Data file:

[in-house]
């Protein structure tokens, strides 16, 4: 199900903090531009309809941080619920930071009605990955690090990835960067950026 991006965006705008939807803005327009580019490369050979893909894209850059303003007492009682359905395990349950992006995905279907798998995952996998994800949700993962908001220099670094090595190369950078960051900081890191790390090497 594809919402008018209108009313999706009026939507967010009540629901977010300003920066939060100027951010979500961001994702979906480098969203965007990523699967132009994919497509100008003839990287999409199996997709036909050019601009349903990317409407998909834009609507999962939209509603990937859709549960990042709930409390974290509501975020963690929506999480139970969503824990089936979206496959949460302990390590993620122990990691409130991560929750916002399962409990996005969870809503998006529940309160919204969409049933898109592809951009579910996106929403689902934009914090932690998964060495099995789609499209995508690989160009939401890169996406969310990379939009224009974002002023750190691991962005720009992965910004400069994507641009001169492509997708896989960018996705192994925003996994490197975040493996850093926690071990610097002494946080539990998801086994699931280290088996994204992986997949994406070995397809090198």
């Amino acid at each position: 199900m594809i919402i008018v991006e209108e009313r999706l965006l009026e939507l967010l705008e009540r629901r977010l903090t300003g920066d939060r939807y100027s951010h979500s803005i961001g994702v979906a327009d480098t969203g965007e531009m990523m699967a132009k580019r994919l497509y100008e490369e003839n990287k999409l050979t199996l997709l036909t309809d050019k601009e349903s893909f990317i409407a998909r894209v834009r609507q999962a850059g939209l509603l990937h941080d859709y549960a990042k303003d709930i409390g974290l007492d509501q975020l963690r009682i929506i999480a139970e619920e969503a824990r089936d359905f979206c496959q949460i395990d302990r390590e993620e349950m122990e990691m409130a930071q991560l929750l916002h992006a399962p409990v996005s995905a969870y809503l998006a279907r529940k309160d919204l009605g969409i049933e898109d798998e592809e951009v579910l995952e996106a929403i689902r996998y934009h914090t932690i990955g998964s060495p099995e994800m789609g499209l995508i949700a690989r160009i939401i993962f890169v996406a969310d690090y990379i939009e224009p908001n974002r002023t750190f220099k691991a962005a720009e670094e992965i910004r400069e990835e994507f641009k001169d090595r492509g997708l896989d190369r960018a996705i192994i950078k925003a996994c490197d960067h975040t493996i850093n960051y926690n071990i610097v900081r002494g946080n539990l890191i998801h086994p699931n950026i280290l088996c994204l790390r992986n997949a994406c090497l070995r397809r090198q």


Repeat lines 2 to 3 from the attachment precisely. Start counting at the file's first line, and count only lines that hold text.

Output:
């Protein structure tokens, strides 16, 4: 199900903090531009309809941080619920930071009605990955690090990835960067950026 991006965006705008939807803005327009580019490369050979893909894209850059303003007492009682359905395990349950992006995905279907798998995952996998994800949700993962908001220099670094090595190369950078960051900081890191790390090497 594809919402008018209108009313999706009026939507967010009540629901977010300003920066939060100027951010979500961001994702979906480098969203965007990523699967132009994919497509100008003839990287999409199996997709036909050019601009349903990317409407998909834009609507999962939209509603990937859709549960990042709930409390974290509501975020963690929506999480139970969503824990089936979206496959949460302990390590993620122990990691409130991560929750916002399962409990996005969870809503998006529940309160919204969409049933898109592809951009579910996106929403689902934009914090932690998964060495099995789609499209995508690989160009939401890169996406969310990379939009224009974002002023750190691991962005720009992965910004400069994507641009001169492509997708896989960018996705192994925003996994490197975040493996850093926690071990610097002494946080539990998801086994699931280290088996994204992986997949994406070995397809090198």
């Amino acid at each position: 199900m594809i919402i008018v991006e209108e009313r999706l965006l009026e939507l967010l705008e009540r629901r977010l903090t300003g920066d939060r939807y100027s951010h979500s803005i961001g994702v979906a327009d480098t969203g965007e531009m990523m699967a132009k580019r994919l497509y100008e490369e003839n990287k999409l050979t199996l997709l036909t309809d050019k601009e349903s893909f990317i409407a998909r894209v834009r609507q999962a850059g939209l509603l990937h941080d859709y549960a990042k303003d709930i409390g974290l007492d509501q975020l963690r009682i929506i999480a139970e619920e969503a824990r089936d359905f979206c496959q949460i395990d302990r390590e993620e349950m122990e990691m409130a930071q991560l929750l916002h992006a399962p409990v996005s995905a969870y809503l998006a279907r529940k309160d919204l009605g969409i049933e898109d798998e592809e951009v579910l995952e996106a929403i689902r996998y934009h914090t932690i990955g998964s060495p099995e994800m789609g499209l995508i949700a690989r160009i939401i993962f890169v996406a969310d690090y990379i939009e224009p908001n974002r002023t750190f220099k691991a962005a720009e670094e992965i910004r400069e990835e994507f641009k001169d090595r492509g997708l896989d190369r960018a996705i192994i950078k925003a996994c490197d960067h975040t493996i850093n960051y926690n071990i610097v900081r002494g946080n539990l890191i998801h086994p699931n950026i280290l088996c994204l790390r992986n997949a994406c090497l070995r397809r090198q």